Did you know that most color laser printers leave tracking dots so that you can trace the type, model, serial number, date, and time when a particular page was printed?
According to research conducted by the Electronic Frontier Foundation (EFF) in 2015, most manufacturers of Color Laser printers and some ordinary Laser printers insert the so-called Machine Identification Code (MIC) with each print. According to sources, there are claims that the state authorities asked Xeorx, which is a pioneer of this technology, to install a monitoring mechanism in the earliest models to reduce the chance that the devices, unnoticed, will be used to counterfeit money.
Meanwhile, other companies have been required to implement a similar labeling system. There are already known cases in the judiciary where whistleblowers were caught only thanks to forensic analysis of documents they released to the public. They were probably caught for using their own printer to print confidential documents.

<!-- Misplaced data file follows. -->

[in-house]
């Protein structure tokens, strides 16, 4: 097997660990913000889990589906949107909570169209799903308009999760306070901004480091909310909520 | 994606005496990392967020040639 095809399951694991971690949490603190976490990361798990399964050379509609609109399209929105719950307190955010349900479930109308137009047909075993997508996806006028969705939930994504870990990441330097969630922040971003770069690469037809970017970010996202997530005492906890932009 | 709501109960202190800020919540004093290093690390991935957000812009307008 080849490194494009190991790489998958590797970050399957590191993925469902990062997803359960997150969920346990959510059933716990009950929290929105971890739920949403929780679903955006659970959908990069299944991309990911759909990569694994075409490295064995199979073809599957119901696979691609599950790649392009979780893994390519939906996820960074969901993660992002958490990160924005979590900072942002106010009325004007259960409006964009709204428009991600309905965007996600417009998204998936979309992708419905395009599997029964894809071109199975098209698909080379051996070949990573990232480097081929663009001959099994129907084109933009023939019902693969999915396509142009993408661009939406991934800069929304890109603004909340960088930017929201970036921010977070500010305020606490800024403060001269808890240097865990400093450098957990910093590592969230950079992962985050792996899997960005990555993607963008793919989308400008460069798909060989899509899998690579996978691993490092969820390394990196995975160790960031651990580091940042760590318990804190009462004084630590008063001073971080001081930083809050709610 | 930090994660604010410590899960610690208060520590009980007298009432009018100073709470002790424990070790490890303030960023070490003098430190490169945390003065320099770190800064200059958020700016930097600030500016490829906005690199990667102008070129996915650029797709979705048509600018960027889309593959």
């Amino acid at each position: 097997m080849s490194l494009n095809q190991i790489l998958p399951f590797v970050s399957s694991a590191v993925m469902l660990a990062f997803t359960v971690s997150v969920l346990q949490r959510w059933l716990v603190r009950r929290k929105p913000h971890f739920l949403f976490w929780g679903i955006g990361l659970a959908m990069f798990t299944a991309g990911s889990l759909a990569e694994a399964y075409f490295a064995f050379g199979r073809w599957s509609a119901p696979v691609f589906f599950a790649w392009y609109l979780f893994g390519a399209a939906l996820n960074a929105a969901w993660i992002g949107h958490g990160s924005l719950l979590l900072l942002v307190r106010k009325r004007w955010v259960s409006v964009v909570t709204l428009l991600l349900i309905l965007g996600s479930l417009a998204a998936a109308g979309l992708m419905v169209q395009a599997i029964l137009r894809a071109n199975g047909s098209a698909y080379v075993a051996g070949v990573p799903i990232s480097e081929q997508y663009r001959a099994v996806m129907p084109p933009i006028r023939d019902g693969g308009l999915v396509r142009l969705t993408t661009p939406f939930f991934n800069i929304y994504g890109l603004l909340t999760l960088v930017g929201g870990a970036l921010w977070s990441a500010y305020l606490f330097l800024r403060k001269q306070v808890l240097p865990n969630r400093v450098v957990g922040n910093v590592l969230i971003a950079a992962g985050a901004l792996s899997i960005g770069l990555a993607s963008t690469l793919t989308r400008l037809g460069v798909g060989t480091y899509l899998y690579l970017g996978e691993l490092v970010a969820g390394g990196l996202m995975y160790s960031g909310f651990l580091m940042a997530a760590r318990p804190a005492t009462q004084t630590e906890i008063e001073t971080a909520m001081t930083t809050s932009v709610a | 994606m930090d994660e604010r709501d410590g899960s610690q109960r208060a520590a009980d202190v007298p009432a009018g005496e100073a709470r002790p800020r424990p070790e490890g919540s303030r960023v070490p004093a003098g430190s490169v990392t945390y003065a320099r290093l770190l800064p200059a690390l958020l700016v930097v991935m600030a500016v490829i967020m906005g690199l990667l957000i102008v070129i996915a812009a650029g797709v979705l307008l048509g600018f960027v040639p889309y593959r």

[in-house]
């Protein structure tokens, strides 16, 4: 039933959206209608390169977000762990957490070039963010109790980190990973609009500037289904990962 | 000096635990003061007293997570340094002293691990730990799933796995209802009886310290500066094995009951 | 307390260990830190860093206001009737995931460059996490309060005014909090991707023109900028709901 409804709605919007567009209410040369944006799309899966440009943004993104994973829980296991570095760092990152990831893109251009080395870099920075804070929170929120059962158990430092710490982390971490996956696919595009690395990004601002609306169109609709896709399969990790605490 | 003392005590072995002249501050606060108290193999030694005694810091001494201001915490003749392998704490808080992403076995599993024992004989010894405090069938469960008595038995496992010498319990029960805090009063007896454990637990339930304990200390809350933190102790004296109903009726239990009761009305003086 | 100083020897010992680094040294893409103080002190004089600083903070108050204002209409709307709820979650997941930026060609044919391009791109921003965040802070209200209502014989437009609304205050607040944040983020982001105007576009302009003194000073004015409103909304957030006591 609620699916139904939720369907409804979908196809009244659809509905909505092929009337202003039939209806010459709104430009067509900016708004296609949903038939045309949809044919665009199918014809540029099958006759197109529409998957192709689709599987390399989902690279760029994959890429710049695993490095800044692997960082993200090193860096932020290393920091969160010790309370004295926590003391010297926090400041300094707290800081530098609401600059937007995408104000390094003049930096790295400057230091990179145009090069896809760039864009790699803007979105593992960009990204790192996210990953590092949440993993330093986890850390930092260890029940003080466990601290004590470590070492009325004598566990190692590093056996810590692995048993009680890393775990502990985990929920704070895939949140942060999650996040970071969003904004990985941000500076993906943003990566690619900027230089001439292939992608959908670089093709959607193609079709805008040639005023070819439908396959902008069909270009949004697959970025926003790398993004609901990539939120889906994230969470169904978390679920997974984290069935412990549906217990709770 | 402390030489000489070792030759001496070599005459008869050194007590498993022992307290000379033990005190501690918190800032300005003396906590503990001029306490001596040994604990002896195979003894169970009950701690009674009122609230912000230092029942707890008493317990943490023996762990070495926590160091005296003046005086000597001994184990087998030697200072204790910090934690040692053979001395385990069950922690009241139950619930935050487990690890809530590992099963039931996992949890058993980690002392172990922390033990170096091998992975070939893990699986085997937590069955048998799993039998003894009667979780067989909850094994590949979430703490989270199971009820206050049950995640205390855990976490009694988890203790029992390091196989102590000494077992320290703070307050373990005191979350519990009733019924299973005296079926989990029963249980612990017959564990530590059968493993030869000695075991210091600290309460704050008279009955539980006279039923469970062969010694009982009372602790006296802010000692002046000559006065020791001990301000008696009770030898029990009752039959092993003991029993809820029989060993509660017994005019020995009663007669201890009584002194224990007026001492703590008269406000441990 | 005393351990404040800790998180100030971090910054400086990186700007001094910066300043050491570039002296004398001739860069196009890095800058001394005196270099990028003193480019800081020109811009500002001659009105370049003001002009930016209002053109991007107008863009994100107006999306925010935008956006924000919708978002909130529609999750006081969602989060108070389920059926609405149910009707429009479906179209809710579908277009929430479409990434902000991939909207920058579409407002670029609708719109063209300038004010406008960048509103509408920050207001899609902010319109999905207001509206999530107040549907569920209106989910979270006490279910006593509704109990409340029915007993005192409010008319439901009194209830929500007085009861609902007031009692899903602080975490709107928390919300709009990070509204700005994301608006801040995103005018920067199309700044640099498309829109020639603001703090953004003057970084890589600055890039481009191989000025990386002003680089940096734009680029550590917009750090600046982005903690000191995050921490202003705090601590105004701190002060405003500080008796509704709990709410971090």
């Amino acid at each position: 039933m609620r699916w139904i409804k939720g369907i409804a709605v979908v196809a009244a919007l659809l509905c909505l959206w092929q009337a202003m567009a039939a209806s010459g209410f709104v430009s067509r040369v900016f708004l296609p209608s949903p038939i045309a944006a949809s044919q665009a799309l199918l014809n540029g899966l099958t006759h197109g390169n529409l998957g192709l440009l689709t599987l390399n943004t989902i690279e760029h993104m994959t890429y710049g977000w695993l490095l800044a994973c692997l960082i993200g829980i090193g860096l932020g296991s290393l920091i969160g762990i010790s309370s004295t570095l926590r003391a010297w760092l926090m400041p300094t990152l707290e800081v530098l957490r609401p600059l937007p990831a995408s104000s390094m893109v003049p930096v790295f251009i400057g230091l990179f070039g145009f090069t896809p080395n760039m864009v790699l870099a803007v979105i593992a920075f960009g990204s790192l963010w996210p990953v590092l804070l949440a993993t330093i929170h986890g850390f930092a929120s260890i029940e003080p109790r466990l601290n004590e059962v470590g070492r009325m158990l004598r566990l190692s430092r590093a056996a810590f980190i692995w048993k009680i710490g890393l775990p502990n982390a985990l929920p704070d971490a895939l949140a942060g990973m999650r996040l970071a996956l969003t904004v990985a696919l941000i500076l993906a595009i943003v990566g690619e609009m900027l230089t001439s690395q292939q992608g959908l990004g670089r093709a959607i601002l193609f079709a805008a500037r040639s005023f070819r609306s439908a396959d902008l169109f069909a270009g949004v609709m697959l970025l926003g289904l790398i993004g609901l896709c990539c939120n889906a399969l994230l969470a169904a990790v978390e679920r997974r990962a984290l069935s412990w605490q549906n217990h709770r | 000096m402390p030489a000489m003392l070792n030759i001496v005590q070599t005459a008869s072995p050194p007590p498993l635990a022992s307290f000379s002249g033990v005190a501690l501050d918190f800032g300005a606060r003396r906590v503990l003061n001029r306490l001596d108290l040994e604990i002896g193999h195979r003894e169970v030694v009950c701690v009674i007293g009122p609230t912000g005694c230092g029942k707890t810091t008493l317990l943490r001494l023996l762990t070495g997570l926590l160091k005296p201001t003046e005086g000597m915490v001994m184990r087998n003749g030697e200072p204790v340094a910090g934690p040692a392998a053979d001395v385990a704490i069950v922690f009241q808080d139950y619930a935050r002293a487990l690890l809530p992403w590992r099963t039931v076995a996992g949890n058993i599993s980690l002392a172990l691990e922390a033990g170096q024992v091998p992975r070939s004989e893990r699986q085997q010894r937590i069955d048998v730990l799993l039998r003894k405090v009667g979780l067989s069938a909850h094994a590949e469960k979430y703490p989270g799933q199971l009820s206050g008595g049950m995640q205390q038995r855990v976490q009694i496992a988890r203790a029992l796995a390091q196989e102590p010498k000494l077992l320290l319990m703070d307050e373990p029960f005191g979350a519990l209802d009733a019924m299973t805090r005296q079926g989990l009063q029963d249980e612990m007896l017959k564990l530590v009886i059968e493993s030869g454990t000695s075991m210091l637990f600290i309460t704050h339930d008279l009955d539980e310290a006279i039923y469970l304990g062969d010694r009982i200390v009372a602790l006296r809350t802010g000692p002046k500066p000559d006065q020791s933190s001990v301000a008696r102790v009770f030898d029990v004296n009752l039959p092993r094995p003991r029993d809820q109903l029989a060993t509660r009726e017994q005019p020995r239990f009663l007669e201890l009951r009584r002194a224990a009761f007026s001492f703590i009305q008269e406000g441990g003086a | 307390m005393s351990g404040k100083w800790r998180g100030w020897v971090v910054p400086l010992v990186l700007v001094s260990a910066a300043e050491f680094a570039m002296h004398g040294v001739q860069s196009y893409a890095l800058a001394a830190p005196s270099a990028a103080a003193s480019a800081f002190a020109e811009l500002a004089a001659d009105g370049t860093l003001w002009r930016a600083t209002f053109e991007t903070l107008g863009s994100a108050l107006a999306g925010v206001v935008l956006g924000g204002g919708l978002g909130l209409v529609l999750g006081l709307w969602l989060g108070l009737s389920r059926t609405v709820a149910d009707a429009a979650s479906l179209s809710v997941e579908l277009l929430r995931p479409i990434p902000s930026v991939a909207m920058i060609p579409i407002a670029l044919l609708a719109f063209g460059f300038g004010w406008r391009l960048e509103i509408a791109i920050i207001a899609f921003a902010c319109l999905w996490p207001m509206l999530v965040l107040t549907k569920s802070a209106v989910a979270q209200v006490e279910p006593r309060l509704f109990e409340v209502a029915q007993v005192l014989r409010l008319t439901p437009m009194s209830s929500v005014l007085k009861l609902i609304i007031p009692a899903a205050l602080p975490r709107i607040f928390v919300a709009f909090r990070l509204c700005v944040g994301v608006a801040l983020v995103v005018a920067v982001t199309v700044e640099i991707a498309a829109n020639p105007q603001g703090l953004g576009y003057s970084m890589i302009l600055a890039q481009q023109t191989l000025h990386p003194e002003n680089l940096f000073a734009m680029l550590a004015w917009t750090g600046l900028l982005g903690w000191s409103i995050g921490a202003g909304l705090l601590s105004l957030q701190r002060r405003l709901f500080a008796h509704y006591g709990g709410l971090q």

Reference to the list of printers for which they have confirmed the existence of the MIC code: EFF List

You can read an interesting research paper on this topic at Research Gate.

I personally tried to look for a print on my HP Color Laser printer, but I failed. I miss the UV lamp to check in enough detail. But I definitely plan to take a deeper look at this.

According to a Wikipedia article (Wikipedia), there are suspicions that the yellow print has been replaced by a subtle variation of laser power on more modern printers. More sophisticated equipment is now needed to read the black variation of the print.